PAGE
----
cory Peavey

Idaho sheep rancher Cory Peavey with two of his guard dogs.

Chalk this up as another weird side effect of the COVID-19 pandemic.

With more and more people heading into the backcountry this summer to play because other forms of entertainment have been cutoff, outdoor newbies have been “rescuing” livestock guard dogs and dropping them off at animal shelters.

While it hasn’t been happening much in eastern Idaho, stock owners in central and southern Idaho have dealt with the problem.

“I realize that everybody has their own best intentions, but you shouldn’t be taking a guard dog out of its environment, bringing it home, causing undue stress, and exposing it to unnecessary domestication,” says Cory Peavey, a Blaine County sheep rancher, who has had his dogs hauled away to an animal shelter by mistake.

Peavey said the large, semi-wild dogs are important to protecting sheep from predators such as coyotes, mountain lions, bears and wolves.

“Out of respect for the dog and the rancher, it’s better to leave them where they are,” Peavey said, who was quoted in an Idaho Rangeland Resources Commission news release. “Even if they might look lost, they know the way.”

Eastern Idaho sheep rancher Jeff Siddoway says he has about 24 guard dogs in his operation helping to protect 8,000 ewes and 9,000 lambs.

“You want the dogs out with the sheep 24 hours a day,” Siddoway said. “There’s a lot of times that (the sheepherder) is away from the sheep. Those guard dogs need to be there to protect them from whatever — wolves or coyotes or mountain lions, bear, grizzly bears, whatever. The guard dogs have to be on duty 24/7.”

Siddoway said he hasn’t had the problem of backcountry hikers “rescuing” his guard dogs because most of his grazing area is more remote and sees fewer people than the Sun Valley area. But Lava Hot Springs area Basque sheep rancher Henry Etcheverry tells a different story.

“I have friends that it’s happened to, and it’s caused a hell of a lot of problems,” Etcheverry said. He said he has eight guard dogs and needs a few more to protect some vulnerable flocks, “mostly from coyotes.”

“I wished we had a few more because we had the hell knocked out of us over here by the Pebble Creek area,” he said. “We had a cougar get in there and killed 18 head. I know if we had a good guard dog in there it would have scared that cat away.”

Etcheverry said he runs about 2,300 sheep in southeastern Idaho.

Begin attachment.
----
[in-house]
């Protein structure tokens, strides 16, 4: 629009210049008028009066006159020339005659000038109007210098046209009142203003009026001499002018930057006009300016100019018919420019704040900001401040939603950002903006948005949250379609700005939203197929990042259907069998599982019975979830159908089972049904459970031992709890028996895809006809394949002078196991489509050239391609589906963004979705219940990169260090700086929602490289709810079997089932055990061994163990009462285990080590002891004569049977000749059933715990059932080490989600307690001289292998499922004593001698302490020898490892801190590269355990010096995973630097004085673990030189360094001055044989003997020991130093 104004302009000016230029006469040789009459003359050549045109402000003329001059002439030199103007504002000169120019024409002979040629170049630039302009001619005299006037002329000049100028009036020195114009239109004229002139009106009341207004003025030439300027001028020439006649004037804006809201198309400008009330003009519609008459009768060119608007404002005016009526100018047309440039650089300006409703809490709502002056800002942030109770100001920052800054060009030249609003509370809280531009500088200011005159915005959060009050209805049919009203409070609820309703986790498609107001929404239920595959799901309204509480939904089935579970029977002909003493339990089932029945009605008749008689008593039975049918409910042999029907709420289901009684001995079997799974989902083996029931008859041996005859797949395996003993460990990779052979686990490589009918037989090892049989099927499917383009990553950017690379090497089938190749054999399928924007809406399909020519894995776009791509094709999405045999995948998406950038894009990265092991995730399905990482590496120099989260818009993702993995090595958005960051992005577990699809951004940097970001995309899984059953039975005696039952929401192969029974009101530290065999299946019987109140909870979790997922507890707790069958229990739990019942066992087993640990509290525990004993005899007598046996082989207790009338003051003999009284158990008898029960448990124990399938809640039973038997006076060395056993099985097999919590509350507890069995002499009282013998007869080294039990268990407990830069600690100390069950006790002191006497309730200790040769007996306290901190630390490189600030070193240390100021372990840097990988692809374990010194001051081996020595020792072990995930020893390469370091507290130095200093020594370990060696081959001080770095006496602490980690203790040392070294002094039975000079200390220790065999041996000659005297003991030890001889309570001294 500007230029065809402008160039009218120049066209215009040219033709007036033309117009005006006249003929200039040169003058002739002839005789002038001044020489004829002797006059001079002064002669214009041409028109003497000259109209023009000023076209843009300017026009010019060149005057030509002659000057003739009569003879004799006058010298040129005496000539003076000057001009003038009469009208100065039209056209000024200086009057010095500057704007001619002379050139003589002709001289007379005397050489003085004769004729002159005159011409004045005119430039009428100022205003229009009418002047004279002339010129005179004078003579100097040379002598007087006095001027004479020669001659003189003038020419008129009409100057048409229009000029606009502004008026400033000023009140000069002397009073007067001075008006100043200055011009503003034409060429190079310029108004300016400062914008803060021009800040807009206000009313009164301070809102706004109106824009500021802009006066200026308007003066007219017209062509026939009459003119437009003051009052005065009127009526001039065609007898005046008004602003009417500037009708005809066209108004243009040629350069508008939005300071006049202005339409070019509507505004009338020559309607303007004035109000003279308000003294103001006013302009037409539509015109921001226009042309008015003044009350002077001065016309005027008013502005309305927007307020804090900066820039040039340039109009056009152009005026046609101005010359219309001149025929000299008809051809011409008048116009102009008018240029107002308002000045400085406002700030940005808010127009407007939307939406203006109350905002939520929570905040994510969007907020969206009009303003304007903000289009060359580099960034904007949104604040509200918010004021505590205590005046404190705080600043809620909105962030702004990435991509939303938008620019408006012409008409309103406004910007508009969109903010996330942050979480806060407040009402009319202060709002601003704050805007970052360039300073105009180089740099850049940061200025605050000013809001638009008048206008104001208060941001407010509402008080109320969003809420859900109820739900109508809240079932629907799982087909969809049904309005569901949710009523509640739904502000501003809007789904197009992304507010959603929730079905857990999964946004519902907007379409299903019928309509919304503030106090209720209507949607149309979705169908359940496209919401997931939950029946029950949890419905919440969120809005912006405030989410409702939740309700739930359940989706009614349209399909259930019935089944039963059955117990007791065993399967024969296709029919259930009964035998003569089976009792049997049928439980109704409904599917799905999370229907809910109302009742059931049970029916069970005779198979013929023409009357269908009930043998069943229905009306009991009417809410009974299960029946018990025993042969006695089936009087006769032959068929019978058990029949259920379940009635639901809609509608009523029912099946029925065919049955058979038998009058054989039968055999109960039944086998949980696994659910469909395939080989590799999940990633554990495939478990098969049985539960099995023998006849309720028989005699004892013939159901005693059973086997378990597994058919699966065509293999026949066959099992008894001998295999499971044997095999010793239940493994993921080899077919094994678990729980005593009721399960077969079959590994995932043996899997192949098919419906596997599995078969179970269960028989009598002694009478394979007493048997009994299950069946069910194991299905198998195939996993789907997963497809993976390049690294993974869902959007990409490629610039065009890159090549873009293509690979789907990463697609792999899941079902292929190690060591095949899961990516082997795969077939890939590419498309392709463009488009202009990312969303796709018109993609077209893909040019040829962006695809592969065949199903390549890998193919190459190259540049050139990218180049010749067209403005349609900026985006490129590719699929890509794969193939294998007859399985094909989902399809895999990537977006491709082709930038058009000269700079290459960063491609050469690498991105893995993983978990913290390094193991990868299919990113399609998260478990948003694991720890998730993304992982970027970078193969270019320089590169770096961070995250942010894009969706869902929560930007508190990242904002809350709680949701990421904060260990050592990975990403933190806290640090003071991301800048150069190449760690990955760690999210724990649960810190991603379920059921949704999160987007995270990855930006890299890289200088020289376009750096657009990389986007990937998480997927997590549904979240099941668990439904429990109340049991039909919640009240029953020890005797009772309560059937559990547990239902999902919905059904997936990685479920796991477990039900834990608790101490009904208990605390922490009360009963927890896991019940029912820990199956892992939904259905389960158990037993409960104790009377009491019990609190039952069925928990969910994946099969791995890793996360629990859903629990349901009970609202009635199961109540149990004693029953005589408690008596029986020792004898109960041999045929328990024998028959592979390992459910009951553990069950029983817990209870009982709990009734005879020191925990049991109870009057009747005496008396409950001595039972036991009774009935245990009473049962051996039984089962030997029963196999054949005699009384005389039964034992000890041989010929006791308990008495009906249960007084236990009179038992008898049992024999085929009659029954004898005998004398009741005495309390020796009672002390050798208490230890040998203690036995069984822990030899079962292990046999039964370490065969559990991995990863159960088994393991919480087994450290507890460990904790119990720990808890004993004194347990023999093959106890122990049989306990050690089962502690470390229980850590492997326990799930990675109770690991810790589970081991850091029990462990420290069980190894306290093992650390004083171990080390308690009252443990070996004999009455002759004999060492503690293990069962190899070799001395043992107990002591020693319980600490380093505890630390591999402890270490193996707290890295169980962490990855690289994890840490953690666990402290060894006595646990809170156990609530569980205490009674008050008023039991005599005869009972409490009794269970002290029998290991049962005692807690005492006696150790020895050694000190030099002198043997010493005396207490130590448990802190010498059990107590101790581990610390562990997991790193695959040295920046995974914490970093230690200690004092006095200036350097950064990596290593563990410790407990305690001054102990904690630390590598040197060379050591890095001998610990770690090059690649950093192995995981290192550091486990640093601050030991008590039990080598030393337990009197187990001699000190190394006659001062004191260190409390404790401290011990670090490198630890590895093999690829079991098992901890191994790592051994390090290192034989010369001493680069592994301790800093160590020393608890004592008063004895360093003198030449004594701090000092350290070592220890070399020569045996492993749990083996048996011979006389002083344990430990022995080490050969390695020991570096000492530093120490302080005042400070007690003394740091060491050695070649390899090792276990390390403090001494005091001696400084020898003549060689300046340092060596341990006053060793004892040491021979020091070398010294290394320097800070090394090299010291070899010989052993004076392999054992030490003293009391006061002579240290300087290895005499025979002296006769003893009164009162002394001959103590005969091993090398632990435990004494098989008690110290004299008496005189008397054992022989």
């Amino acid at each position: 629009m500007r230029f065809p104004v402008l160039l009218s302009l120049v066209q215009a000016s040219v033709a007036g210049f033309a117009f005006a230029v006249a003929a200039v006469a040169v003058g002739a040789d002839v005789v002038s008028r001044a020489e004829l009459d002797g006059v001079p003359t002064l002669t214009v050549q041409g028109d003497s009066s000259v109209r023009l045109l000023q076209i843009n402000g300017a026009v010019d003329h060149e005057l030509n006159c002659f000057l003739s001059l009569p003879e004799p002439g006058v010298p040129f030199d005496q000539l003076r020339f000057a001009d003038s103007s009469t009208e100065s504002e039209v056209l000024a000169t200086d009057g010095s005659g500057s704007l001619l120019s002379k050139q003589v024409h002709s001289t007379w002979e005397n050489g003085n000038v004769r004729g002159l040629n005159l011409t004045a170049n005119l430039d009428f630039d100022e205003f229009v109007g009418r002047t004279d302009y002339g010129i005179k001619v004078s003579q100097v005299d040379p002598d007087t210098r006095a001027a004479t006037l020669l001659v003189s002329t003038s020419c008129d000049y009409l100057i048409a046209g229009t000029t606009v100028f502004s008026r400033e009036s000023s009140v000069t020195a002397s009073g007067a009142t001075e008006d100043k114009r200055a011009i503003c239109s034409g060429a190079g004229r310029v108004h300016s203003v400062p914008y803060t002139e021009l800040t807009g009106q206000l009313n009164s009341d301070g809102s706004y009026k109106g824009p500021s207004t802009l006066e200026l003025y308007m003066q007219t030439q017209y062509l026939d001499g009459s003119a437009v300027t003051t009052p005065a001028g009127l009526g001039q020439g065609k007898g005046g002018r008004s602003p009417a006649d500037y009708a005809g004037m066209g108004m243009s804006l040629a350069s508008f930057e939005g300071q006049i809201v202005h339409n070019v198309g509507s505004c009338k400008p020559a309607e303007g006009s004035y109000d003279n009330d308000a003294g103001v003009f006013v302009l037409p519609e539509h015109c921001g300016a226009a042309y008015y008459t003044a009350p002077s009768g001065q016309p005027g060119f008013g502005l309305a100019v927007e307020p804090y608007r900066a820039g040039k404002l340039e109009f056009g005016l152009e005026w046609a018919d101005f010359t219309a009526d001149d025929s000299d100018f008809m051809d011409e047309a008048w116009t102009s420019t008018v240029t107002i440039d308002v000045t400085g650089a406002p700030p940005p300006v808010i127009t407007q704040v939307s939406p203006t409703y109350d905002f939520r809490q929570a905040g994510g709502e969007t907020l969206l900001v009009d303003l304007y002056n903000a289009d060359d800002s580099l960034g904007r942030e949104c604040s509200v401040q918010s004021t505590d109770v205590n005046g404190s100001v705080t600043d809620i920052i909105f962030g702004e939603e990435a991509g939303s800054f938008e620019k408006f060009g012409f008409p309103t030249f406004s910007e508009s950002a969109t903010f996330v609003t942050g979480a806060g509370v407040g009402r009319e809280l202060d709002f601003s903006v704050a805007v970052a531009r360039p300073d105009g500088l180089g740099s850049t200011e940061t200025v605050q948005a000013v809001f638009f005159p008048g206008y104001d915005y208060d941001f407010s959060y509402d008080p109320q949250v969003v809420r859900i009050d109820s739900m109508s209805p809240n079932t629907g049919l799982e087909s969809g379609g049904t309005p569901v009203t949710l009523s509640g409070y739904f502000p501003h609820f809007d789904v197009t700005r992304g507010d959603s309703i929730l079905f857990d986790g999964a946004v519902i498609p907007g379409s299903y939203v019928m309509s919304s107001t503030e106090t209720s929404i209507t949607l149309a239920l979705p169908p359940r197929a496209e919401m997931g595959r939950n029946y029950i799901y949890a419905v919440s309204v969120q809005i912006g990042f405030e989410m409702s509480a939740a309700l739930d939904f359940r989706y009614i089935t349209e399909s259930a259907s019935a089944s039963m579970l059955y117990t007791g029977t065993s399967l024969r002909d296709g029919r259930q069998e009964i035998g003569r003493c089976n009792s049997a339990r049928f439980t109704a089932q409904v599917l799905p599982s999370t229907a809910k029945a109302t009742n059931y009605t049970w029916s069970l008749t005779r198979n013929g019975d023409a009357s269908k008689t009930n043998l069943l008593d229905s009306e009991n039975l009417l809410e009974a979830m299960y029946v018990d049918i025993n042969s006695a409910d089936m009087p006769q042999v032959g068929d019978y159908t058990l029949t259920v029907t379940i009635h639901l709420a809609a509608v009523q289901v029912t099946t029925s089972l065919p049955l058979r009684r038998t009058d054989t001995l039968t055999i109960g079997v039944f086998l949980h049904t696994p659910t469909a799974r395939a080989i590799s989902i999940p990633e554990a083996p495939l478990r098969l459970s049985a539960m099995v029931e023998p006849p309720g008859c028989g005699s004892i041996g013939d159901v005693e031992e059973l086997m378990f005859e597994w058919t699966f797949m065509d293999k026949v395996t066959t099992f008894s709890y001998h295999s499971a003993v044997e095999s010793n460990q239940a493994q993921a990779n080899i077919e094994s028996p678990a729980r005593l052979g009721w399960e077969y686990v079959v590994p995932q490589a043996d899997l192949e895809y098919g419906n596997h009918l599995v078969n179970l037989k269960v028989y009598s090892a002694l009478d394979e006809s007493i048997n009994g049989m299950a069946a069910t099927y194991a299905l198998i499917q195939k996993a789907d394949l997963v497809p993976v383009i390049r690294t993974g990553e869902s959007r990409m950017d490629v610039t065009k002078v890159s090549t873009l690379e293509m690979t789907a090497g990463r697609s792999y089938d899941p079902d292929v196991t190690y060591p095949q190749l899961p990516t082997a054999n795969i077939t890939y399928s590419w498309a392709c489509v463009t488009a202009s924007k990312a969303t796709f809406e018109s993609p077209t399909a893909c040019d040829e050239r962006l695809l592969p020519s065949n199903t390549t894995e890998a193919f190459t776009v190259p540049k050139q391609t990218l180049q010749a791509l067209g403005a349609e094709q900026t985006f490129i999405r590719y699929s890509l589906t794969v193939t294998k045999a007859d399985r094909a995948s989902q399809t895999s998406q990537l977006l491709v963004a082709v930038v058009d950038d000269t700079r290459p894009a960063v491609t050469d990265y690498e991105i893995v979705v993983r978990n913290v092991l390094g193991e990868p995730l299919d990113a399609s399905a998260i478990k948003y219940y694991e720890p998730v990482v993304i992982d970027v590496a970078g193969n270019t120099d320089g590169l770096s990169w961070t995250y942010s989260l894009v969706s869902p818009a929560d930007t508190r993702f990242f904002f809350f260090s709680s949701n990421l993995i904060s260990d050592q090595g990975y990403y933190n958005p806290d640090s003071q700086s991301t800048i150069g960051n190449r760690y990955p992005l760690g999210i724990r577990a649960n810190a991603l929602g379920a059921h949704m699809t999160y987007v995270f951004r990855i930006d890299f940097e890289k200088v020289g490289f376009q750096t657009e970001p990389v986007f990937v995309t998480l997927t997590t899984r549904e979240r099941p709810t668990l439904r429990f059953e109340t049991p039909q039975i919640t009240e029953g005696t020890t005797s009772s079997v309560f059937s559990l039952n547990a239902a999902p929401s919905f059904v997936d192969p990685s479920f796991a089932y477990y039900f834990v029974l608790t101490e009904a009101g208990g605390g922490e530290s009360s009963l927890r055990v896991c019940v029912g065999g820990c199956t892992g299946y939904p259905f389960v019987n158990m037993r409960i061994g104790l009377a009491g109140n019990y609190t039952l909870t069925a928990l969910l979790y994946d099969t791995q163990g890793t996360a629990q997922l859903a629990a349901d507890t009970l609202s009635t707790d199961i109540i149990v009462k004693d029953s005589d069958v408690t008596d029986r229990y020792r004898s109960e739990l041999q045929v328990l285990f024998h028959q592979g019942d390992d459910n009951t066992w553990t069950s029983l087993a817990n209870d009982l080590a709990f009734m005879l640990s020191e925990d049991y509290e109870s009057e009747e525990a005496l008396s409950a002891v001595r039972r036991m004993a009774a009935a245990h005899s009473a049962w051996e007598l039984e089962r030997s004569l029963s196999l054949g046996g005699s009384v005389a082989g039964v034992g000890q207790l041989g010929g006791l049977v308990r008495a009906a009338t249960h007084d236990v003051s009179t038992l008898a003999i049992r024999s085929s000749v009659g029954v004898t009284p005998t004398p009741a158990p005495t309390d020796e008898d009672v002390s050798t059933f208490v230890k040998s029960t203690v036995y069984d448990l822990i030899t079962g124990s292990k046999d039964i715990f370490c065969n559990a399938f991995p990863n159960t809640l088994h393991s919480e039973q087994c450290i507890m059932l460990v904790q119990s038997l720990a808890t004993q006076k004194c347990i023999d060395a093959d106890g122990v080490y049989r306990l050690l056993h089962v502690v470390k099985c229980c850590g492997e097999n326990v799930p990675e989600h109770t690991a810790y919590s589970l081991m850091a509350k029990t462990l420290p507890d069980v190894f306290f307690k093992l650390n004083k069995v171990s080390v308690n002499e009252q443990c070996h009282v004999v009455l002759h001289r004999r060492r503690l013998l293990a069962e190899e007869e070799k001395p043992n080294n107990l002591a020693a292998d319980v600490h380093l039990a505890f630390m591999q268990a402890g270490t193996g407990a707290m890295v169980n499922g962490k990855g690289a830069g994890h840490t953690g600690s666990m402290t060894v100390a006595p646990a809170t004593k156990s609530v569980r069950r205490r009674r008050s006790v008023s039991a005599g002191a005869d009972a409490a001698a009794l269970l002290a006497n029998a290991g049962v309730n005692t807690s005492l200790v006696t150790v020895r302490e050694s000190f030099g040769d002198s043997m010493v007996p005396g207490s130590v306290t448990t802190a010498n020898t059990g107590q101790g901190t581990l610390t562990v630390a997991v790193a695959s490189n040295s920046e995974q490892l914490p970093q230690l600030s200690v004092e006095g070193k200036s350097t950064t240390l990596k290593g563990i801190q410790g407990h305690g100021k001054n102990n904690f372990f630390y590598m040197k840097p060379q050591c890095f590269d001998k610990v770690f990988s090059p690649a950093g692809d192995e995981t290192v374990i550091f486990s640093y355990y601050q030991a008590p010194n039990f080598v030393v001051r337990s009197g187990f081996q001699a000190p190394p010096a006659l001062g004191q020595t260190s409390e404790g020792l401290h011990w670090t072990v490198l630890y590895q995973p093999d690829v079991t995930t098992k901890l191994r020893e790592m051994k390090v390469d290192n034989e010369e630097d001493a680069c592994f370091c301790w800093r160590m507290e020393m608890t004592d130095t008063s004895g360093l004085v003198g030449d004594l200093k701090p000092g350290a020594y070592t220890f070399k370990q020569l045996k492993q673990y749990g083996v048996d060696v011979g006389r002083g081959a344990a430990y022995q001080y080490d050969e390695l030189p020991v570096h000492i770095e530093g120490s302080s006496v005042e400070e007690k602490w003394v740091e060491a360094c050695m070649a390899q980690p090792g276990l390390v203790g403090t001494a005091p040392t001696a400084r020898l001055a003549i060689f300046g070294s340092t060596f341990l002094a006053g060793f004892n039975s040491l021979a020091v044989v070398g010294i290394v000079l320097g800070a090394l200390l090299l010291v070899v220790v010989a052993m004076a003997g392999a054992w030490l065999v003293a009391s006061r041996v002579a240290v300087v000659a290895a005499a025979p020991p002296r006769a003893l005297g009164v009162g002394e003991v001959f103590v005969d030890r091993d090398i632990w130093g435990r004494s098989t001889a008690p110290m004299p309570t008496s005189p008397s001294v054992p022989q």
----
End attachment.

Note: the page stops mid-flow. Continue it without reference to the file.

He said because guard dogs get little human attention, they aren’t particularly friendly. “They grow up thinking they’re part of the flock,” he said.

“The thing about it is they are a tad bit defensive,” Etcheverry said. “They’ll scare the hell out of a mountain biker or a hiker. If you’re wandering around and there’s a band of sheep up the road a little ways laying down and the dog senses you’re around he’ll come down barking. I’ll tell you what, the worst thing you can do is run. Flight makes them more excited. They’ll want to really get you then.”

John Noh of Noh Sheep Company in Kimberly has had his guard dogs picked up by people who thought the dogs were lost, and they ended up at a shelter in the Wood River Valley, forcing Noh to spend hours of downtime to go fetch the dog and return it to his flocks.

“These are working dogs that ranchers rely on to non-lethally protect their sheep from predators,” Noh said. “For people to take these animals out of the woods that ranchers have spent hundreds and hundreds of dollars feeding and training is wrong.”

Most of the dogs have ear tags or collars identifying the owner and operation they work for and phone numbers to call if they think the animal is lost.

During the month of September, most sheep ranchers are busy gathering their stock off the range. That also includes their guard dogs.

Renee Kehler, Range Conservationist for the Sawtooth National Forest, said there have been a number of guard dogs picked up by people thinking they were lost or needed attention.

“It’s been happening a lot lately,” Kehler said. “Please treat them like livestock and leave them alone.”